However, if you just need to maintain power to the same appliances you’d only need 1,550 watts.
You’ll also need to consider how long the generator can power the appliance.
For example, a standard full-size refrigerator-freezer combination might run briefly through a 200-watt generator, but it will take a 2,000-watt generator to run it for a full day.
With your list of necessary mandatory appliances and devices you need charged, you might find a small portable model will fill the requirements.
However, for a complete home back-up system, a single, solar-powered generator is unlikely to do the job.
Consider your needs and create a watt-total to aim for.
What Can I Power?
We’ve put together some examples of what you can expect to power, based on the running watts provided by your solar power generator.
150-watts—You can expect a generator this small to be effective at charging smaller electronic devices like your phone, tablet, and laptop. It will likely also power a smaller LED TV or lights, so it’s great as a backpacking companion.
200-watts—The list of devices is similar to the one above, but with the extra wattage you can power them for a bit longer.
In addition to the list above, you may be able to charge lamps, printers, fans, and small appliances like a toaster or coffee maker, but not reliably. This might be enough for tent-trailer camping.
500-watts—Again, this is best for small appliances. The 500 will provide a longer stream of power, so even though it might not provide a high level of charging capacity, it will last much longer than lower-wattage models.
1,000-watts—This amount of power will reliably run most small kitchen appliances, although only one at a time. You may be able to run a small air conditioning unit for a time. You can likely meet your power needs for RV camping with this size.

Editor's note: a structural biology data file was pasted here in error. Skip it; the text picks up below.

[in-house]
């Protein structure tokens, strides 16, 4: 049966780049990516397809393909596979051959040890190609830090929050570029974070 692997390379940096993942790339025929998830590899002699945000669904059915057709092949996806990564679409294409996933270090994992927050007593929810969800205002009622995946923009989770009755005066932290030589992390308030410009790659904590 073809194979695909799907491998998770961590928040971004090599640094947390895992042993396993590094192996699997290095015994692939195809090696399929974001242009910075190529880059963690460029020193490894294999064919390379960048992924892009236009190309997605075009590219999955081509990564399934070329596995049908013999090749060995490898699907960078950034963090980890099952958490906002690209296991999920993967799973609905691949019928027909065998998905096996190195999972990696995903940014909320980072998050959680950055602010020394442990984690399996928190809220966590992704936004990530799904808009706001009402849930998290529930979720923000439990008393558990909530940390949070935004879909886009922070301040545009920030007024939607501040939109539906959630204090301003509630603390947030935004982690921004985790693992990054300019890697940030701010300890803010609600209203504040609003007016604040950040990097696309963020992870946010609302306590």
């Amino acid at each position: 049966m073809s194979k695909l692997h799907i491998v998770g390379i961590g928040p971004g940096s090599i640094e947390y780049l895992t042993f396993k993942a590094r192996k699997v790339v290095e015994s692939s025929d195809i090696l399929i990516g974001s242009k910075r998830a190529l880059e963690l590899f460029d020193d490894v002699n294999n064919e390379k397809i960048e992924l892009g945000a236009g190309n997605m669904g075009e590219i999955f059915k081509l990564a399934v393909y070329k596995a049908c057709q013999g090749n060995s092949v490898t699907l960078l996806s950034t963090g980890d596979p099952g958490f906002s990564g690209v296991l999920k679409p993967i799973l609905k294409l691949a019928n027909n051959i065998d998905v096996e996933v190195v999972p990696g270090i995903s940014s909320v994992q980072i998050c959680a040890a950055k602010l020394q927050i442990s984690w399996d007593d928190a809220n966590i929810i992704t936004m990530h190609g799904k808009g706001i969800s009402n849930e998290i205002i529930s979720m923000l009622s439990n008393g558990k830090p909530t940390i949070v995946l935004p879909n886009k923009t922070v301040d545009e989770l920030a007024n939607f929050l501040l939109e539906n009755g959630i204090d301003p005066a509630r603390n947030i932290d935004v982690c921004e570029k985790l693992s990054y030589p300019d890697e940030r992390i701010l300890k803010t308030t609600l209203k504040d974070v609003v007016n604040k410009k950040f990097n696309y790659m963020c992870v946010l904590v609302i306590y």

2,000-watts—This is typically the minimum size for use as a home backup.
2,000 watts can power a small air conditioning unit, washing machine, dryer, refrigerator, microwave, electric skillet, blow dryer, and power tools, but again it’s best to run at a time. This size should also be able to handle sump pumps.
3,500-watts—If you’re looking for reliable backup power for nearly every power tool, device, and appliance in your house, this amount of power will fit the bill.
What is the Best Portable Power Station?
Again, it depends on what you’re looking for. Below we earmarked several options that might do the job.
The brand has made a name for itself as a reliable power source. Customer reviews are nearly five-star across the board on Amazon.
Review sites also put Jackery at the top of the recommended list.
There are several models to choose from, each with their own features to consider.
Jackery Portable Power Station Explorer 300
Starting with the smallest model, the Jackery Portable Power Station Explorer 300 runs about $300 on sale. It features two AC plug in ports and three USB options with 300 watts.
This small unit weighs only 7.1 pounds, recharges in a few hours, and can be charged using your car’s outlet when you’re on the road. It can also be paired with a solar panel.
Jackery Portable Power Station Explorer 500